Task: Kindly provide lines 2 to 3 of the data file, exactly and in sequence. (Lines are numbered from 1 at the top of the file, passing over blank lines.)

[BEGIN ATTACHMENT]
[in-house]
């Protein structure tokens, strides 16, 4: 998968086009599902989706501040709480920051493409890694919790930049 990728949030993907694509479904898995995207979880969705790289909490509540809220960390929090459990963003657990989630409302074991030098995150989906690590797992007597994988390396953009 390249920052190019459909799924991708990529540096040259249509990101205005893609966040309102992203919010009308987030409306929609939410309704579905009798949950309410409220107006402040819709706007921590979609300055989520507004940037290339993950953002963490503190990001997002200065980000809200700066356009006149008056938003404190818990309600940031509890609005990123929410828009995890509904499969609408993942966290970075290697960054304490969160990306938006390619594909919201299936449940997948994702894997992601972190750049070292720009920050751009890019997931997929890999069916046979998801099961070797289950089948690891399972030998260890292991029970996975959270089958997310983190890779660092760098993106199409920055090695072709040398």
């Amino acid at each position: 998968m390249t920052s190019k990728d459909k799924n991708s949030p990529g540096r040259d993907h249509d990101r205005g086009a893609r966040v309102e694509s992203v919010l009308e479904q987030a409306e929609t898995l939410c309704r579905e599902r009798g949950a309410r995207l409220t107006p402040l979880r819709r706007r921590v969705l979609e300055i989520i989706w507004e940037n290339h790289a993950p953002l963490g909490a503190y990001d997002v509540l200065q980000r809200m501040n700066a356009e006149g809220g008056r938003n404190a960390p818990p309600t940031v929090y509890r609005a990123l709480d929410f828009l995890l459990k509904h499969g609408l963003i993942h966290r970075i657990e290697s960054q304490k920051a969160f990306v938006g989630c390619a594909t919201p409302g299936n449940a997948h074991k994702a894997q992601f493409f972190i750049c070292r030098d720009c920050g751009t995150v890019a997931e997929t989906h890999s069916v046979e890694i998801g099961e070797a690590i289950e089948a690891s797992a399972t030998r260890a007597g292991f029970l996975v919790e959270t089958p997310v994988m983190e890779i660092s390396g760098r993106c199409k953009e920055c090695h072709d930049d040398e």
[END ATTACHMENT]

């Protein structure tokens, strides 16, 4: 998968086009599902989706501040709480920051493409890694919790930049 990728949030993907694509479904898995995207979880969705790289909490509540809220960390929090459990963003657990989630409302074991030098995150989906690590797992007597994988390396953009 390249920052190019459909799924991708990529540096040259249509990101205005893609966040309102992203919010009308987030409306929609939410309704579905009798949950309410409220107006402040819709706007921590979609300055989520507004940037290339993950953002963490503190990001997002200065980000809200700066356009006149008056938003404190818990309600940031509890609005990123929410828009995890509904499969609408993942966290970075290697960054304490969160990306938006390619594909919201299936449940997948994702894997992601972190750049070292720009920050751009890019997931997929890999069916046979998801099961070797289950089948690891399972030998260890292991029970996975959270089958997310983190890779660092760098993106199409920055090695072709040398």
């Amino acid at each position: 998968m390249t920052s190019k990728d459909k799924n991708s949030p990529g540096r040259d993907h249509d990101r205005g086009a893609r966040v309102e694509s992203v919010l009308e479904q987030a409306e929609t898995l939410c309704r579905e599902r009798g949950a309410r995207l409220t107006p402040l979880r819709r706007r921590v969705l979609e300055i989520i989706w507004e940037n290339h790289a993950p953002l963490g909490a503190y990001d997002v509540l200065q980000r809200m501040n700066a356009e006149g809220g008056r938003n404190a960390p818990p309600t940031v929090y509890r609005a990123l709480d929410f828009l995890l459990k509904h499969g609408l963003i993942h966290r970075i657990e290697s960054q304490k920051a969160f990306v938006g989630c390619a594909t919201p409302g299936n449940a997948h074991k994702a894997q992601f493409f972190i750049c070292r030098d720009c920050g751009t995150v890019a997931e997929t989906h890999s069916v046979e890694i998801g099961e070797a690590i289950e089948a690891s797992a399972t030998r260890a007597g292991f029970l996975v919790e959270t089958p997310v994988m983190e890779i660092s390396g760098r993106c199409k953009e920055c090695h072709d930049d040398e």